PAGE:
The implied volatility (IV) of an options contract is the markets view of changes to that contract. Stated another way, IV suggests how much or how little an options contract will change in price.
Implied volatility is a difficult metric to understand for many traders because it isn’t observable in the market. IV is a theoretical figure used to determine an options price, calculated from more predictable metrics.
Typically, those metrics include; price, time until expiration, strike price, and current interest rates. These criteria create the current implied volatility of an option. Thus, the current price of an option.
If IV reaches a relatively high level the options price will follow, making it a better time to sell premium. When IV is relatively low its a better time to buy premium.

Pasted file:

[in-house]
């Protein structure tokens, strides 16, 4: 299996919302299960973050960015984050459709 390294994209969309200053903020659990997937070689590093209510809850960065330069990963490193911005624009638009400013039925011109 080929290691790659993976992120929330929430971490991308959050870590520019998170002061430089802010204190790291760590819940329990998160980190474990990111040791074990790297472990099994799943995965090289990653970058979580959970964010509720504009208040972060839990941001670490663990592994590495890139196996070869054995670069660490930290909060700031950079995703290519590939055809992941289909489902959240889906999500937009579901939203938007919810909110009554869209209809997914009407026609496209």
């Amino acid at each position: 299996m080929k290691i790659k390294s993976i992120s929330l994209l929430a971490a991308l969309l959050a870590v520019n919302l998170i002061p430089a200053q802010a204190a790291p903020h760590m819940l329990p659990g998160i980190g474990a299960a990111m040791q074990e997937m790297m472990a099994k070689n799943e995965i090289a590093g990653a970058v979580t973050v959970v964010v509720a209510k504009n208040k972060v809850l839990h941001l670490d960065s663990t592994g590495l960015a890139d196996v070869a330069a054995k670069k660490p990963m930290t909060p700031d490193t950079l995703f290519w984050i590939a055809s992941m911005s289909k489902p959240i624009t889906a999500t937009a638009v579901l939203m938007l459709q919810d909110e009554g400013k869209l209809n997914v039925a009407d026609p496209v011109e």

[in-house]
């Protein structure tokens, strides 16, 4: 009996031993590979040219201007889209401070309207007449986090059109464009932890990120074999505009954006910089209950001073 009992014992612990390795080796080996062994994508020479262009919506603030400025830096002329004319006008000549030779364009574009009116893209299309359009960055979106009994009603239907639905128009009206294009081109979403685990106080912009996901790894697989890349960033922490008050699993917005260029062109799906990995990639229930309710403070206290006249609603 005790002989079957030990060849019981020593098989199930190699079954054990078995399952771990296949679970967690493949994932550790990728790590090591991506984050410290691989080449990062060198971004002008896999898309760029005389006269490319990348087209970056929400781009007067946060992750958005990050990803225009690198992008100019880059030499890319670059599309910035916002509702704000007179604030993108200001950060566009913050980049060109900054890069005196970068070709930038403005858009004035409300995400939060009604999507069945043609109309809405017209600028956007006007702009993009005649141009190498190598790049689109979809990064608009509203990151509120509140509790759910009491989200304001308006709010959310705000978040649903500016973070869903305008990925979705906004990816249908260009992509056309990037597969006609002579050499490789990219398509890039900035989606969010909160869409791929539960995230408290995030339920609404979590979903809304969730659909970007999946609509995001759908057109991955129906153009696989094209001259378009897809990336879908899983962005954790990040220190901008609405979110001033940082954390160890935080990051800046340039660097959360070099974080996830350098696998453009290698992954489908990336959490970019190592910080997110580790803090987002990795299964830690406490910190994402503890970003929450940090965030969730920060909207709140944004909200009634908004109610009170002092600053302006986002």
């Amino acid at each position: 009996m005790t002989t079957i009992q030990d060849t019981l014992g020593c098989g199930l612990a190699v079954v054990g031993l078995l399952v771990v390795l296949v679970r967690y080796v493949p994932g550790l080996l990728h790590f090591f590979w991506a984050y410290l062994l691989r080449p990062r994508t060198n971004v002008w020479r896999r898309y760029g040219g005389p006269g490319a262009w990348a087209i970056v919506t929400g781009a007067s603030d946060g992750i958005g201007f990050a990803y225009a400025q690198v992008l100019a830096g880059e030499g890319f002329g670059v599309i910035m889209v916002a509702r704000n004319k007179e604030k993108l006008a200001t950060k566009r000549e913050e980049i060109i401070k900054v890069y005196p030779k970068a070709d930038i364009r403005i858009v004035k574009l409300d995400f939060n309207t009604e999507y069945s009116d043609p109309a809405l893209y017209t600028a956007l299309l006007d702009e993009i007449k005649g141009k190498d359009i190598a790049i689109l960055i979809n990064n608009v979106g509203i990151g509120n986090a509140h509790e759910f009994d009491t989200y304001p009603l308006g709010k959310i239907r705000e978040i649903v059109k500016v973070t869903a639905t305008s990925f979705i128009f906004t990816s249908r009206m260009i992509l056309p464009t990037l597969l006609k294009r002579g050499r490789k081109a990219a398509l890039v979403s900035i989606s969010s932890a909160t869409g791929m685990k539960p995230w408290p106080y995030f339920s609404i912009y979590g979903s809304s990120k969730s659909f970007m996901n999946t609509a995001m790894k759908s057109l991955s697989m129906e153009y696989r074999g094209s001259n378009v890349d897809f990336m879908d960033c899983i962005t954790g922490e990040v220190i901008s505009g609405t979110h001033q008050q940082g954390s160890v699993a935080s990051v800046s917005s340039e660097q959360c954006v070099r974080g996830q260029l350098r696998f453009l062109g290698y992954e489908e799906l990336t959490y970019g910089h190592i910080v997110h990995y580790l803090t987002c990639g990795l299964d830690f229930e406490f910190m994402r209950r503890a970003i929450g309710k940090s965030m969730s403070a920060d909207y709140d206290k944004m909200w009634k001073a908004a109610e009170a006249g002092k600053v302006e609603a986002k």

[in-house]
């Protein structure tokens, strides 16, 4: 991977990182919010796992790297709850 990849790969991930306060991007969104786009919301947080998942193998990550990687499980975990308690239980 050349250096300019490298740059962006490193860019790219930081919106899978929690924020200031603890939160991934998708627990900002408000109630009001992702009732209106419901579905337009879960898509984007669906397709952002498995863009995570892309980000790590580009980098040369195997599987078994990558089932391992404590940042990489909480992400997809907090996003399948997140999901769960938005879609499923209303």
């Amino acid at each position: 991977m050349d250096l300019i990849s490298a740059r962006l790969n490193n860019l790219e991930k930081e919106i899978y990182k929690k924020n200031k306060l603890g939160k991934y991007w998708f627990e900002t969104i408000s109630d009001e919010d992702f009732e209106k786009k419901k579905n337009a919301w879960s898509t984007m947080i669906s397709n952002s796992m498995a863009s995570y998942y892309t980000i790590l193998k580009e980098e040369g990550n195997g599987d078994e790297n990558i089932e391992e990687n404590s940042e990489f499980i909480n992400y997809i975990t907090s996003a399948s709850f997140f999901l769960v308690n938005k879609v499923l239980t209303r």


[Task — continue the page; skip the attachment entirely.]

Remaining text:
Implied Volatility Example
XYZ stock has been crushing the competition in widget sales. A trader expects the earnings release to be positive and the stock to increase in value. So, to participate in this short term bullish sentiment a trader would like to buy a call option. However, given the nature of high IV events, such as an earnings release, buying the call outright wouldn’t be the best trade. The better trade would be to sell a vertical put spread. Therefore, capitalizing on both the increasing stock price and the declining IV value. Without an understanding of IV this trader could have lost money and been absolutely correct in their assumption.
At OptionID we look to implied volatility to find an edge in the options market. This edge will guide our decision making process in favor of or against a specific trade. Each OptionID’d will be complete with an in depth breakdown of IV.
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